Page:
Well, it’s official. I’ve been Rolfed.

Now that’s a phrase that may raise eyebrows, I’m sure. Is this something that requires filing a police report? Who did what to me, and am I OK? Is this a prank akin to getting Rickrolled?

In short, Rolfing® is a bodywork technique that aims to work out the kinks in the body’s fascia (connective tissue) that have accumulated over years of poor posture, compensatory patterns, and injury/overuse.

It’s different from massage, I learned, in that focal point of massage is muscle. Muscles have distinct attachment and insertion points in the bones, whereas fascia is an interconnected web of tissue that sheaths the entire body, “supporting and penetrating all of the muscles, bones, nerves, and organs” (Source).

Therefore, as the old saying goes, everything is connected. For example, a few years of sitting hunched over a laptop will not only affect your neck and spine but also your lungs, diaphragm, sacrum, hips, so on and so forth.

I’ve been getting deep-tissue massages regularly for several years, in addition to occasional chiropractic work that incorporates the Active Release Technique (A.R.T.). Both have served me very well and have aided in easing discomfort in my hips, sacrum, psoas, and scapula.

However, over the past year the relief provided by massage and chiropractic was short-lived. I’d have work done on my shoulders one day, swim laps a few days later, and feel out of alignment all over again.

GettySculpture

Years of yoga and conscious dance have made me hyperaware of my body’s misalignments and imbalances, which has been both a blessing and a curse.

Being in tune with my body allows me to listen and respond precisely to what it needs (e.g., what shoes to wear on a bad hip day, what stretches to do in the morning), but being super-sensitive to every little notion of crookedness also makes yoga class an exhausting ordeal, my mind scrolling through a neverending checklist of all the body parts that feel “off” in each asana.

After a few recommendations from friends, I was ready to investigate this bodywork technique that they claimed changed their lives and introduced a whole new way of feeling.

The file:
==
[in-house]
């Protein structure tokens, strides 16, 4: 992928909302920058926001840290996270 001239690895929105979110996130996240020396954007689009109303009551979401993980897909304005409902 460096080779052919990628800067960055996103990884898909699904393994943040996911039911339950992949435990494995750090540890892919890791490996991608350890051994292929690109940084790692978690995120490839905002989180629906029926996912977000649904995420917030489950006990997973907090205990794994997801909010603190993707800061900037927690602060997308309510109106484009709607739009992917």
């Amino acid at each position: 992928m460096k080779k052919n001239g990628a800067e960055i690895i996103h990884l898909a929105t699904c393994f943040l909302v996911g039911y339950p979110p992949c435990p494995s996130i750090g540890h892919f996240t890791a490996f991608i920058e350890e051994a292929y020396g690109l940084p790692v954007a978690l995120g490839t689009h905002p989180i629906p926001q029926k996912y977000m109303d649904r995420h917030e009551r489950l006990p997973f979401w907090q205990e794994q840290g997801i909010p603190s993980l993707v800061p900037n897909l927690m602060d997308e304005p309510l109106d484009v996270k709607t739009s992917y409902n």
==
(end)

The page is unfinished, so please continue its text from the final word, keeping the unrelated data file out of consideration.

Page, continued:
Rolfing sometimes has an intimidating reputation of being torturous and painful, often likened to a deep-tissue massage from hell. Although some therapists take on that aggressive technique, the original form developed by Ida P. Rolf was not intended to be that way, and the therapist I eventually chose reassured me that her work was deep but not breathtakingly intense.

(In fact, my therapist trained directly with Ida Rolf and has been in practice for nearly 40 years, which was a significant selling point for me.)

The other factor I needed to consider before being Rolfed was cost. Rolfing is by nature more pricey than a regular massage session, and first-time Rolfing clients are encouraged to follow the “standardized ‘recipe’ known as the Ten-Series, the goal of which is to systematically balance and optimize both the structure (shape) and function (movement) of the entire body over the course of 10 Rolfing sessions” (Source).

So right off the bat, I knew I’d have to put out at least $1,000 for my treatment, should I go ahead with the full program.

It was a difficult decision, but after my annual contract at a so-so franchise massage spa ended and I was no longer shelling out monthly dues to another bodyworker, I felt confident going ahead with a plan to reclaim my body.

Stay tuned for a detailed recap of my first visit!

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